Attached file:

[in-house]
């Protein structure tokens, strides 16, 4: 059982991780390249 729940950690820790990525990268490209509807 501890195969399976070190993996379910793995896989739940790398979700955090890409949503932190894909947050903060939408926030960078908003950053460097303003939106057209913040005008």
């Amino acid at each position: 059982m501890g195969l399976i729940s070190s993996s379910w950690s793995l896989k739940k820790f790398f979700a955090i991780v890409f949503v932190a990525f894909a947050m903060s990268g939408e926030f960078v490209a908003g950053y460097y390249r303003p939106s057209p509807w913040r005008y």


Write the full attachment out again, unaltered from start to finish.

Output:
[in-house]
């Protein structure tokens, strides 16, 4: 059982991780390249 729940950690820790990525990268490209509807 501890195969399976070190993996379910793995896989739940790398979700955090890409949503932190894909947050903060939408926030960078908003950053460097303003939106057209913040005008």
């Amino acid at each position: 059982m501890g195969l399976i729940s070190s993996s379910w950690s793995l896989k739940k820790f790398f979700a955090i991780v890409f949503v932190a990525f894909a947050m903060s990268g939408e926030f960078v490209a908003g950053y460097y390249r303003p939106s057209p509807w913040r005008y």